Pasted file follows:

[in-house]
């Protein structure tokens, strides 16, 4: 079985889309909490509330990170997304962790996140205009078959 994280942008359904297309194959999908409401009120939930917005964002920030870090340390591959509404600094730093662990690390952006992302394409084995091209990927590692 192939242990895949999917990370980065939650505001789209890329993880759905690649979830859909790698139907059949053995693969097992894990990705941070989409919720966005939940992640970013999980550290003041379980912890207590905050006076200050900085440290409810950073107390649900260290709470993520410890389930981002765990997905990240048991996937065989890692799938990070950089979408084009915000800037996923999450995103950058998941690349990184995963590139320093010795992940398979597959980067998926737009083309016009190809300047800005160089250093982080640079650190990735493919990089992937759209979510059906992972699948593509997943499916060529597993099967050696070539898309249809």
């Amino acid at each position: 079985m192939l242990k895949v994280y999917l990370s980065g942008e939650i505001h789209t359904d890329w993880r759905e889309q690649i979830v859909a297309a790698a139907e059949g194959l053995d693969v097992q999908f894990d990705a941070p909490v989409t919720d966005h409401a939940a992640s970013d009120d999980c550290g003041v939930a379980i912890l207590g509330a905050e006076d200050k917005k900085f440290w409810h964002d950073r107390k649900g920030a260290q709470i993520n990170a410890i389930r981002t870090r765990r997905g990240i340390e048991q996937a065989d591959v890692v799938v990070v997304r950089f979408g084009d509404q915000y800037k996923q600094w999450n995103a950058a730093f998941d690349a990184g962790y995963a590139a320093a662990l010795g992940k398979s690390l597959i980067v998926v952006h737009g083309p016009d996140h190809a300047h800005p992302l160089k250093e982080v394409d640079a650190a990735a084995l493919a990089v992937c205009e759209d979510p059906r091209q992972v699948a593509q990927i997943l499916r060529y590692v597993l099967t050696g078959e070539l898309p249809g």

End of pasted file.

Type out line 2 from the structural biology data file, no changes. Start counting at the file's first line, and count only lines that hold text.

């Protein structure tokens, strides 16, 4: 079985889309909490509330990170997304962790996140205009078959 994280942008359904297309194959999908409401009120939930917005964002920030870090340390591959509404600094730093662990690390952006992302394409084995091209990927590692 192939242990895949999917990370980065939650505001789209890329993880759905690649979830859909790698139907059949053995693969097992894990990705941070989409919720966005939940992640970013999980550290003041379980912890207590905050006076200050900085440290409810950073107390649900260290709470993520410890389930981002765990997905990240048991996937065989890692799938990070950089979408084009915000800037996923999450995103950058998941690349990184995963590139320093010795992940398979597959980067998926737009083309016009190809300047800005160089250093982080640079650190990735493919990089992937759209979510059906992972699948593509997943499916060529597993099967050696070539898309249809």